Apparently, the biggest change to the seeding criteria has to do with using a separate Singles Seeding List – which does not include any doubles ranking points – to seed the singles draws.  For the doubles draws, there is now a separate National Individual Doubles Seeding List.

The only problem I see so far is that there are no lists by those names currently on TennisLink, so what did the Tournament Director’s use for this weekend’s events?

Thanks to Antonio Mora and a few TD’s, here’s a quick explanation of what the new seeding rules actually mean:

1)      The usual “combined” standings will determine who gets into a tournament.  In other words, doubles will matter for that.  That’s a good thing, in my opinion.

2)      A new “seeding” list for singles (although the USTA has not followed its own rules and it’s called a “standings” list on Tennislink) will determine who gets seeded in singles.  Doubles points will NOT count for this.

3)      A new “seeding” list for doubles (again, the USTA is currently not calling it that on Tennislink) will determine the doubles seeds.  Singles points will be irrelevant for this.

4)      I believe it will be up to the individual sections to decide whether they want to follow suit.

5)      The language that gives the USTA power to alter seeding already existed in some form.

6)      I still don’t understand some of the discrepancies in the points some kids have when you compare the three current lists (doubles, singles and combined).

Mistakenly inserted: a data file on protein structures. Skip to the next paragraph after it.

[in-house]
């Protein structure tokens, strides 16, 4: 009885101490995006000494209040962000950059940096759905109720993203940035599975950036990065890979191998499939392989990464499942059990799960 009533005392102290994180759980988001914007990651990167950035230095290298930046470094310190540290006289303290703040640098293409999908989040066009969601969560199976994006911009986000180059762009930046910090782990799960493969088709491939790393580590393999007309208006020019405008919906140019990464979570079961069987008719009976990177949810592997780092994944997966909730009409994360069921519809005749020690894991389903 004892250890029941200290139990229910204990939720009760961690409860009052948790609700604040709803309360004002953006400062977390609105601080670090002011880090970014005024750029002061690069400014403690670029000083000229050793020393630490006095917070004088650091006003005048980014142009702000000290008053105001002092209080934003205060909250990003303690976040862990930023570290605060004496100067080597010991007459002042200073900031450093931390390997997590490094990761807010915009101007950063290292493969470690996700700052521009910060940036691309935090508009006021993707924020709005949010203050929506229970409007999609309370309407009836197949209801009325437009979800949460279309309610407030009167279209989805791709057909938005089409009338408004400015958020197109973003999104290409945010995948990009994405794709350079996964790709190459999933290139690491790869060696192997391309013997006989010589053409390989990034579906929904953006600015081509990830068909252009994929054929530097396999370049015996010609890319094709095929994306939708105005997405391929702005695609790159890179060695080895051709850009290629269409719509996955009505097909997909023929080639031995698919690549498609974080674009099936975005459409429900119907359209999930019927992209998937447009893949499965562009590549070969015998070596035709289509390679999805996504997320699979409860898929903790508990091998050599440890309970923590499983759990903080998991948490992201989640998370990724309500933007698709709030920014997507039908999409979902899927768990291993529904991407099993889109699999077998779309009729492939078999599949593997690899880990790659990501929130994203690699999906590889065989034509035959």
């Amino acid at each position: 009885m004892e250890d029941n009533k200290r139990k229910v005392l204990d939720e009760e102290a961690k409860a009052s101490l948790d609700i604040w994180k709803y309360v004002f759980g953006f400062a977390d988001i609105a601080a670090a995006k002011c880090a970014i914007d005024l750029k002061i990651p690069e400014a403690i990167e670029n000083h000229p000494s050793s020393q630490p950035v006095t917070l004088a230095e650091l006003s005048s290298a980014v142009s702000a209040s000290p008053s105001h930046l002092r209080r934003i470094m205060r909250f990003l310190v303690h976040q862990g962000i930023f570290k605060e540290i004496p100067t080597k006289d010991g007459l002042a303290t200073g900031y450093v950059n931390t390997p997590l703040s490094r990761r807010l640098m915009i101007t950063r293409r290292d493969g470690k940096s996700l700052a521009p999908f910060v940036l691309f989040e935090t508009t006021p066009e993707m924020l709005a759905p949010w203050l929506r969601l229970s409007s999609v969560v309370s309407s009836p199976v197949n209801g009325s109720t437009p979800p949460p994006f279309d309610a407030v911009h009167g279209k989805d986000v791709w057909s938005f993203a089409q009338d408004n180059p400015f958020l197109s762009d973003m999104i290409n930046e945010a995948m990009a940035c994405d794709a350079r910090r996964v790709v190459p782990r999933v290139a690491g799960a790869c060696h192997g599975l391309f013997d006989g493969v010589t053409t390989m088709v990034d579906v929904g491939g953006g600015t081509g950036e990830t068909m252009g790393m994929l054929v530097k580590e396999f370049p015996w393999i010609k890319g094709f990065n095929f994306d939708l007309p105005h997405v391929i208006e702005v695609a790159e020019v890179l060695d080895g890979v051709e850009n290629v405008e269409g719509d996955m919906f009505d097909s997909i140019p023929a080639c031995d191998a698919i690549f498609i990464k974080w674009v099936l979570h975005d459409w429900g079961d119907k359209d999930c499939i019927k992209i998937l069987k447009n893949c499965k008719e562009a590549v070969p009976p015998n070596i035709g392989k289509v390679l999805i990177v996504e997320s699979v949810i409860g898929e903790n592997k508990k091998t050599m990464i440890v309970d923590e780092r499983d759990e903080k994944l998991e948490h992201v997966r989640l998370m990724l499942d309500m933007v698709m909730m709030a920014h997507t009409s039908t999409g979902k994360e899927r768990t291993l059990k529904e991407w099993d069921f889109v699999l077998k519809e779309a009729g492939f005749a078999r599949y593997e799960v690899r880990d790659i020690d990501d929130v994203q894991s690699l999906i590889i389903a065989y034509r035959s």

Even though doubles will continue to count for selection purposes (i.e. who gets into the tournament), Antonio expressed his concern that this move de-emphasizes the importance of doubles, which flies in the face of stated USTA goals.

One TD expressed the following: “The biggest problem with this scenario is not that the seeding change was made, but that it was not communicated to the tournaments.  When a substantial procedural change occurs, it is best that all involved be informed.   While informing the player may be easier said than done, certainly notifying the directors should have been an early order of business, not an afterthought.”  He goes on to say, “I don’t see that this seeding procedure will discourage doubles play because selection to each tournament will still be done using the ‘combined’ standings and not the ‘singles seeding’ list.  Being selected for a tournament is certainly more important than being a singles seed, since you can’t be seeded if you aren’t selected.”